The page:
It can happen to the most careful owner: your dog finds a hole in the fence you didn’t know about, someone leaves the gate open, or your supposedly high-quality leash has a flaw and snaps. Suddenly, your pooch is on the loose! Tagging or microchipping your dog could make a world of difference in getting them back.
Collar tags are the simplest form of dog ID. You can also get a rabies tag from the veterinarian with your vet’s office number on it and obtain a city license tag. Both are good backups, but savvy pet parents should also equip their pups with an engraved tag. Essential dog tag info includes your dog’s name, your address, and phone number. Then, when someone finds your stray dog, they can call you first and save your dog the stress of a trip to the pound. Engraved tags are inexpensive, and many pet supply stores offer engraving services. Because your dog’s collar might carry three or more tags, a thoughtful option is to enclose them in small pouch-like holders, or dog tag silencers, to prevent a constant clanking in your pup’s ears.
Canister-type tags, which hold a piece of paper with the owner’s contact info and other vital details, are a good option when traveling with your dog. Unlike engraved tags, canisters are easy to update with a temporary address—such as a hotel, campsite, or a friend’s house—and a local number where you can be reached while away.
Tags can rip off, so another good precaution is to have your phone number and dog’s name embroidered onto their collar. Even a waterproof magic marker will do the trick. Make sure your contact info is up-to-date on all forms of doggy ID.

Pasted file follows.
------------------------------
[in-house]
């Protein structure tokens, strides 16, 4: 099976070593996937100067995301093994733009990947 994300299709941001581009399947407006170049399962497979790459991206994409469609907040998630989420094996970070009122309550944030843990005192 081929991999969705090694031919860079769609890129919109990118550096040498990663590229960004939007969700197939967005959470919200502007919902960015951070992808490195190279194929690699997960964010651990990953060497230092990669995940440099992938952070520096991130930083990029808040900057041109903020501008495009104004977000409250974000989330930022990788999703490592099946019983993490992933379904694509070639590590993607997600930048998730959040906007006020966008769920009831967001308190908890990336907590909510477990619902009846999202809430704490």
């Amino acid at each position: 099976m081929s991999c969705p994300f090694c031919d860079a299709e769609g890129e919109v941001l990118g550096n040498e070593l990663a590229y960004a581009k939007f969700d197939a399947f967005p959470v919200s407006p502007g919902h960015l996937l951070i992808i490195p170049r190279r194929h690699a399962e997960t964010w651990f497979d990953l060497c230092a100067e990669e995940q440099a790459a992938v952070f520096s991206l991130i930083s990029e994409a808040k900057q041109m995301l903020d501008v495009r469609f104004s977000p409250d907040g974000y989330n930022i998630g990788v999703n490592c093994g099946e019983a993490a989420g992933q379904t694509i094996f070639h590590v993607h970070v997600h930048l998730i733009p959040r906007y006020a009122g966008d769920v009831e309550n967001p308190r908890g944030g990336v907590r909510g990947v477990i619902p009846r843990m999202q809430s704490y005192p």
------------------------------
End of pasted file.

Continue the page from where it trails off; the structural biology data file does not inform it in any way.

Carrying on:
A microchip is a permanent ID registered in a national database, which means whoever finds your dog can contact you before it’s too late.
The microchip is implanted under your dog’s skin between the shoulder blades. It is tiny—no bigger than a grain of rice—and is embedded in surgical glass to prevent infection. When a lost dog reaches the shelter, a worker runs a scanner over them and the tracking number appears. When that number is entered into a computer, your contact information comes up.
Once your dog is microchipped, you pay a small one-time fee to a registry that keeps and updates your contact information for the life of the dog. Your veterinarian will give you the forms and registration information when implanting the chip. Most shelters and rescue groups implant a microchip when you adopt a dog.
Many brands of microchips are available. In recent years, universal ISO-compliant (International Organization for Standardization) scanners have been developed that read all brands and frequencies.
Chips sometimes migrate down a dog’s shoulder or leg, so have your dog scanned by the vet during their annual checkup to ensure that the chip is still in place.
Tagging or microchipping your dog is one if the simplest and most effective ways to keep them safe. Nobody can predict when or how a dog might get loose, but providing proper ID can help them return safe and sound.